I used to be an avid reader of your publication. I never subscribed, however, I read your magazine monthly either when I purchased it at the register or at the gym. I really enjoyed some of your articles and was inspired but the success stories you would publish. I even liked that my 4 daughters read your magazine. They would chose and try published recipes and workouts on a regular basis.
That has now changed. My view of your magazine has changed. While I once thought your magazine was about “you at your best’ as the cover states, I have come to realize that is NOT what your magazine is about. Your magazine seems to be about your writers and editors vision of beauty and perception of what is best for all women. It is about their personal image of best not a true, individual vision of personal best. That is not what I want for myself or my daughters.
When I saw your page with the “BS Meter” regarding runners in tutus I was angry and upset. As the self proclaimed #tutulady, I run every race, every distance, in a tutu. I began running in a tutu a few years ago based on a promise to my Girls on the Run. I have kept that promise and then some. I do not run in a tutu because I think it makes me faster ...good Lord I wish it did as I am often the slowest person on the course. I run in a tutu because it makes me and other people smile. It starts a conversation (sometimes only for a moment) that helps others on the course forget pain, distance, exhaustion, worry, doubt, and all else that ails them. That is what I am all about...making life better for others. I don’t run to be first or fast. I run to inspire others to be their best self. To make themselves proud. To do more than they ever thought possible. That is why I wear a tutu...not to be fast but to inspire.
|vote for #tutulady|
Your recent magazine had an item titled “inspiring new running gear”...my inspiring new running gear? Not what is pictured on your pages but, in fact, is a brand new tutu I made especially for my race this weekend. What else is inspiring to me is the fact that the woman in the photo is battling brain cancer. She is out there running 26.2 miles (no easy task) in a tutu while battling an illness that might take her life. She is out there living life large and full and beautiful and your magazine is mocking her and others like her.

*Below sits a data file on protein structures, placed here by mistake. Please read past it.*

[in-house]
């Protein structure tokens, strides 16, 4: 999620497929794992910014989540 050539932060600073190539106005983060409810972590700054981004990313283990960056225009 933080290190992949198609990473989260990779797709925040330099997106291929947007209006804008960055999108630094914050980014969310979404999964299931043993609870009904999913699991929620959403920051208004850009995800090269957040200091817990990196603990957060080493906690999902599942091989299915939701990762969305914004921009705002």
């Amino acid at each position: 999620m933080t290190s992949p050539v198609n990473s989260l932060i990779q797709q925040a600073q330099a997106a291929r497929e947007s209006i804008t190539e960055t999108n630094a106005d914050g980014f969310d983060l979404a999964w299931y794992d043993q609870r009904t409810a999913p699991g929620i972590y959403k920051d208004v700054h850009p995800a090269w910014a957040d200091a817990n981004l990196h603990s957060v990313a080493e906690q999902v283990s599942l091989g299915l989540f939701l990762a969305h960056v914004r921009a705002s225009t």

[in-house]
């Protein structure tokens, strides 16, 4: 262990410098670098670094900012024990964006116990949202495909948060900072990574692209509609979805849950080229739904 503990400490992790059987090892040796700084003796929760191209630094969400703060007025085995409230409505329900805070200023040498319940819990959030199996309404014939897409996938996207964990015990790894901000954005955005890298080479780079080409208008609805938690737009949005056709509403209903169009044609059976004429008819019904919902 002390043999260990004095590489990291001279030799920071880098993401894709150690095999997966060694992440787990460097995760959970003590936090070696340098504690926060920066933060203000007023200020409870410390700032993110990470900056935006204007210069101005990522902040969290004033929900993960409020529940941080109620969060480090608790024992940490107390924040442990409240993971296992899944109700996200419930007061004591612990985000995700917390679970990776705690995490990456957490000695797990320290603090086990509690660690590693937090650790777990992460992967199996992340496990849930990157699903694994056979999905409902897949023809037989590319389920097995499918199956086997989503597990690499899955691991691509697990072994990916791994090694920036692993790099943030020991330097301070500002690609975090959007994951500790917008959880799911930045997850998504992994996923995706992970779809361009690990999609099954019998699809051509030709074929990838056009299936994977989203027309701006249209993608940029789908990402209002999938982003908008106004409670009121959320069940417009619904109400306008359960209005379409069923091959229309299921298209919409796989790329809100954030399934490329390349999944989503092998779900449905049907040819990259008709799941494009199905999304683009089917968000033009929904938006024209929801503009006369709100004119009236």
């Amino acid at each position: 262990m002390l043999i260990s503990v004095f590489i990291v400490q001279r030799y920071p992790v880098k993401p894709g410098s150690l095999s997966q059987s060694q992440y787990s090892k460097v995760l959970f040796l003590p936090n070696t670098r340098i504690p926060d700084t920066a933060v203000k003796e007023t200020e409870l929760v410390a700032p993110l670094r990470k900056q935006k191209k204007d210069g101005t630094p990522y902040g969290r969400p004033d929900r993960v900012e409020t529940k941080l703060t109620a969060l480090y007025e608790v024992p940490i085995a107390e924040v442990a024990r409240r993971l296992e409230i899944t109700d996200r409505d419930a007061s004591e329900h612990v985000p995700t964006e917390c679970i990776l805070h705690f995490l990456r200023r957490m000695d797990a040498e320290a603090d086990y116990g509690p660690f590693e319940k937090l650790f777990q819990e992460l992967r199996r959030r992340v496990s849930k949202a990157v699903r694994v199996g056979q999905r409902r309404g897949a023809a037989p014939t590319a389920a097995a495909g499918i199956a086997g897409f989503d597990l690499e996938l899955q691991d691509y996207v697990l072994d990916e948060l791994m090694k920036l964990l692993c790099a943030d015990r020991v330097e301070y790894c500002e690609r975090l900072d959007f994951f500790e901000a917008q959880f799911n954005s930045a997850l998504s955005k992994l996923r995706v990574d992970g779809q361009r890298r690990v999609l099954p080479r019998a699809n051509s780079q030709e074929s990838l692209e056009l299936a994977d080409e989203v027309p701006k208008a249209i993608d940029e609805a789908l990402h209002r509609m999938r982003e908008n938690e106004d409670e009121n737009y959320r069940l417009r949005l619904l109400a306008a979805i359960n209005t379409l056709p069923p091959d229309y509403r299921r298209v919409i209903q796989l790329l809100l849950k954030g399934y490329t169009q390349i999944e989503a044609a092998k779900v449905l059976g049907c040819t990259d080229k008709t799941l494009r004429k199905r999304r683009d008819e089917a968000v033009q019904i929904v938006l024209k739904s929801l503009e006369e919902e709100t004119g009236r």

Your editor did publish an apology to the women in the photo, however, one thing we teach our Girls on the Run is that once the toothpaste is out of the tube it is darn near impossible to get it back in. Once the words are out of our mouths or printed on paper, it is darn near impossible to take them back. We need to think to ourselves, “Is it kind? Is it helpful? is it supportive?” before we speak or write. We do not know anyone’s story and should not place judgments on one another.
Perhaps your team of writers and editors should spend some time volunteering. I would like to personally invite you to spend time with the coaches and girls of Girls on the Run. Come participate in the lessons that change the lives for our girls. Come see what raw beauty, kindness, caring, compassion and exuberance for life looks like at its best. Come hang out and or run a race with the #tutulady and see what the true feeling of being a confident, powerful princess is all about. Come and be inspired.
|Barbie butt kickers|
Mom of 5
Girls on the Run Coach
Wearer of Pink Cowboy boots#tutulady
|Running makes me tutu happy|
|Rock and roll tutu|